Dunia also had an Irish musical experience: with other unsigned Italian bands they went, with the help of the EEC, to Derry, in Ireland. Here they visited the Nerve Center, a recording studio with state of the art equipment, where they followed a music seminar which allowed them to improve playing guitar, bass and drums and to learn how to use a recording studio and how to DJ. Of curse Dunia also played inside the Nerve Center and in Belfast together with a few local bands. The girls were naturally shocked by Belfast and the fights between Catholics and Protestants, but Silvia also states that this experience helped them a lot, since they had the occasion to compare their way of making music with the local bands', but above all because they realised that even in a particularly difficult situation on a social political and religious level like the one in Belfast, music can still be the cohesive element among young people. Amazingly, Dunia were really welcomed in Ireland and they even managed to have a discreet success in Belfast. And yet, Dunia haven't got a proper album out or a proper contract. "We did a demo with three tracks, we recorded it for the Arezzo Festival selections, but it contains stripped to the bone tracks." Elena explains, adding "As time passed we grew up and found our own sound, we feel we have grown up since then." "Now we're ready to face a lot of work and we're also ready to accept any offer from a producer or a record label!" Angelica positively concludes.

So, while I leave the girls rambling around the festival site I meet somebody else, Davide Toffolo, I Tre Allegri Ragazzi Morti's lead singer. His band has just finished playing, actually they were today's headliners. Tonight's set was a very rock'n'rollish thing and, as usual, the band played the set wearing masks. Toffolo is in fact in his life a comic writer, better known for comics such as the magazine Fandango (Marvel Italia) in which the main feature was a comic entitled I Cinque Allegri Ragazzi Morti (The Five Happy Dead Boys), narrating the vicissitudes of a band made up of teen-zombies. Toffolo's band takes the name from his comic, besides him and his band members have practically taken to removing their physicality every time they play, so, to annihilate their own personalities, they just wear skull masks.

In a certain way I Tre Allegri Ragazzi Morti's existence is mixed up with Toffolo's comic characters. Which makes us think that there is another band doing the same thing in the UK, the overestimated Gorillaz "We started wearing masks four years ago," Davide explains, "and I think the difference between us and them stands in the fact that they're called Gorillaz and we're called I Tre Allegri Ragazzi Morti, but the basic idea of communicating something is different. I personally think that the hypothesis of working on a project which doesn't include the actual physical presence has always been something really strong in us, perhaps we've been the first ones to understand that, but now a lot of musicians are doing it. You know, there's this physical place which stands between being asleep and being awoken in which all comic writers meet and are linked together, as also Aleksandar Zograf says. Perhaps for what regards Gorillaz we might even say that we met there, probably something of this kind happened! Anyway, I think that in Italy it is better not to have any ideas, because it is a place in which you can't really put into effect your own ideas. If there are bands who have some kind of idea, better ideas than anybody else's, they end up having very difficult problems to face since they are in the wrong place to do the right stuff. Anyway, we have been understood in the end, we have good fans and we're having great fun in doing what we do."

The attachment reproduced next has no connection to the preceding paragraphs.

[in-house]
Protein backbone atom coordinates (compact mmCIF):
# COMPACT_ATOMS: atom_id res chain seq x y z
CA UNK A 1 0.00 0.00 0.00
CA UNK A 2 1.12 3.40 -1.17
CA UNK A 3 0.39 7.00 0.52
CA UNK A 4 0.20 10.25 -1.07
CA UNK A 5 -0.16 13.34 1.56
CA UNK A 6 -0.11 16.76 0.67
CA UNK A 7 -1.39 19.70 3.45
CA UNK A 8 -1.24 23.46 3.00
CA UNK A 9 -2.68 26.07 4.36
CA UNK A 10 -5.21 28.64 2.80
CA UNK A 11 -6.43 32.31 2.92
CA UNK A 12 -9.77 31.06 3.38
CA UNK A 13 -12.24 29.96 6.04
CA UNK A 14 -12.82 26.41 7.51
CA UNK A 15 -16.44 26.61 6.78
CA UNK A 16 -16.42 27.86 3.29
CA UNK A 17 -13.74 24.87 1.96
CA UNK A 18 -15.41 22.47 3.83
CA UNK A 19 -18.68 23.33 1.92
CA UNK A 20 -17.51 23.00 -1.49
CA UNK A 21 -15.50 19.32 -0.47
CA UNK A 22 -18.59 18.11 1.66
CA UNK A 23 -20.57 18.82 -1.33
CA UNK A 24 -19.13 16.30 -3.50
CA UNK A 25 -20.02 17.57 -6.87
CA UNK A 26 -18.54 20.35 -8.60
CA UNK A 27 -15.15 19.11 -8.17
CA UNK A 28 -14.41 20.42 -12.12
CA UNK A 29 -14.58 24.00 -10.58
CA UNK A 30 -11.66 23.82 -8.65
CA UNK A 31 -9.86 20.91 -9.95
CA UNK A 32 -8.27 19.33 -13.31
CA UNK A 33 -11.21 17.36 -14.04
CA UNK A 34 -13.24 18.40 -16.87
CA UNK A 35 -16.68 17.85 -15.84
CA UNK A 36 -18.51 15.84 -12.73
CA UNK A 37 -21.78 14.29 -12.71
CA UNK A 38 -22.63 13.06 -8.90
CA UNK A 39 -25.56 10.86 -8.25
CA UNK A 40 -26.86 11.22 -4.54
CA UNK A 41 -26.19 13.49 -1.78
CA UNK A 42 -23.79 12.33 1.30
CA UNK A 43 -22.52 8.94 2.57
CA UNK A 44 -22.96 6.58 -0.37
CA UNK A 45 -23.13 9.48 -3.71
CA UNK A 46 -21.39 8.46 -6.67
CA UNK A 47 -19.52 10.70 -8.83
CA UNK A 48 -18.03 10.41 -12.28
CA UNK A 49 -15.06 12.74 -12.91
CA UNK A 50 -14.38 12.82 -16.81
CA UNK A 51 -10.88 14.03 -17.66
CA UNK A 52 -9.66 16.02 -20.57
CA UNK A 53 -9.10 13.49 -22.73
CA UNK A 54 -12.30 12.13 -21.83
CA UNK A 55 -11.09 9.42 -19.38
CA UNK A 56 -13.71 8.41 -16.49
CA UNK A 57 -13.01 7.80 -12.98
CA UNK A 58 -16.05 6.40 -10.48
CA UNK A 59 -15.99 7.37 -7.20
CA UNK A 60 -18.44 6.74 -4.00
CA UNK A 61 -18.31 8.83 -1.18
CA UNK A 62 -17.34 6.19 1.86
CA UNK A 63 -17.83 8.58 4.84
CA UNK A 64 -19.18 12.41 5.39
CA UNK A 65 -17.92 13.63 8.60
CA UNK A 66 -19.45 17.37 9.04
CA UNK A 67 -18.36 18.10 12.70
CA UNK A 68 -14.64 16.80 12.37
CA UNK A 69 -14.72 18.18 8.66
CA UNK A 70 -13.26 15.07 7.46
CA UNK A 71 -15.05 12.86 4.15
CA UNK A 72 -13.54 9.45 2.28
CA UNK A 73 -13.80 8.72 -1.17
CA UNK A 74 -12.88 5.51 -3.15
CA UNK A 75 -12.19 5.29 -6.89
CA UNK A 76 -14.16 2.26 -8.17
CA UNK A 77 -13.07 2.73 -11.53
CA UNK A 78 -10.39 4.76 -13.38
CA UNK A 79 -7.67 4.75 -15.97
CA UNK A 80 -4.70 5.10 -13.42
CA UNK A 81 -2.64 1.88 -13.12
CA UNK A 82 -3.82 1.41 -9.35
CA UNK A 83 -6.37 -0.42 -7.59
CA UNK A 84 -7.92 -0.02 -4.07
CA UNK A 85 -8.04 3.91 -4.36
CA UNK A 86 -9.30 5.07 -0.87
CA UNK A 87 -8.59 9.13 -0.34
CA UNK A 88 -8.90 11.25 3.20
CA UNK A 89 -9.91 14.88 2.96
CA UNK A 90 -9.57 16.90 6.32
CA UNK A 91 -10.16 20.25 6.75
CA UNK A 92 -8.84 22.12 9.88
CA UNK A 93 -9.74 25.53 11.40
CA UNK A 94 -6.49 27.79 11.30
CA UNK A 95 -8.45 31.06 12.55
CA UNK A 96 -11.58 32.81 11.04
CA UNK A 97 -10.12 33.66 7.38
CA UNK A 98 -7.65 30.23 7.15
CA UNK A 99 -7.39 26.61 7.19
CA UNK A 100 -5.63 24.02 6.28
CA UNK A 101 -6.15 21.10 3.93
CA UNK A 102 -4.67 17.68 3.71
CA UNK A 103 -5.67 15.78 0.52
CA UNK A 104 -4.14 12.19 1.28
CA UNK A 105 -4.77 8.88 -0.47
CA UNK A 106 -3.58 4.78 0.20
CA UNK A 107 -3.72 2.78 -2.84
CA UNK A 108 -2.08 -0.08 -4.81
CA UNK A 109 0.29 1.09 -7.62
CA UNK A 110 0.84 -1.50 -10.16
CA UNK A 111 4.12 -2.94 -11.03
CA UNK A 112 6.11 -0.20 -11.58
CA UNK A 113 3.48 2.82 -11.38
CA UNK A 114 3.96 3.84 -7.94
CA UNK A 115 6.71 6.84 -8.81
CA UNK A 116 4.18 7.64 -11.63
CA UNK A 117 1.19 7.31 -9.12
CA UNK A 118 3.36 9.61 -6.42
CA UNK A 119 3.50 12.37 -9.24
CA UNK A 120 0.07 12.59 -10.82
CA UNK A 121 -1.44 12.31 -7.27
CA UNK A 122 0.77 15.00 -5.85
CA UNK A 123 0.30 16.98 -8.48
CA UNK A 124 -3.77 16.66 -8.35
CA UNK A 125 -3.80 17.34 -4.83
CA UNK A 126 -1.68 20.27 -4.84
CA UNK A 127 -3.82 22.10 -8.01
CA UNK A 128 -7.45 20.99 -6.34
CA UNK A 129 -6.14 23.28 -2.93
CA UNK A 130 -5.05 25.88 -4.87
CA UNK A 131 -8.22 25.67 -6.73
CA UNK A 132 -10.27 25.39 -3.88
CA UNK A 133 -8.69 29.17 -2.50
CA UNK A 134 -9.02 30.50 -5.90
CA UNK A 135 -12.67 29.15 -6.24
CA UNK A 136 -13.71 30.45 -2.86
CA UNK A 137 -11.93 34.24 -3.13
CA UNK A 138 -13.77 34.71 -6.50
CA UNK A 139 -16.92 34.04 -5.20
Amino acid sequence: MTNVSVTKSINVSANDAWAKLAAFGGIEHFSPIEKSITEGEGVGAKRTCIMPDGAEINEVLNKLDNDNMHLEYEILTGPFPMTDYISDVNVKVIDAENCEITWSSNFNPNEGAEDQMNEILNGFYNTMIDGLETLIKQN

Davide claims of having different influences when it comes to music and comics: "But I'm old, so I think that those who are as old as me can like the same bands I like such as The Velvet Underground. They're part of my adolescence and these are the kind of bands that stimulated me. I don't really listen today's music, at present I'm listening to beat stuff, stuff from the '60s. I think that the Italian bands who keep on playing right now are heroes, I think that Italy is the worst place to play music right now. We've just released our album, which I'm proud to say has got a dated sound, actually it sounds as much dated as possible. It is called La Testa Indipendente, The Independent Mind, that is my mind! For what regards comics, well, there are a lot of important comic writers in my life such as the Italian Andrea Pazienza, but they're all from the end of the '70s or the beginning of the '80s, but I'm also influenced by American comic artists. My style is formed by these two influences and it is an elaborate style. On the contrary, for what regards music, well, I play rock'n'roll. My music is actually stripped to the bone, also because I started playing late in my life, so I tend to play in a very simple way without using a lot of riffs."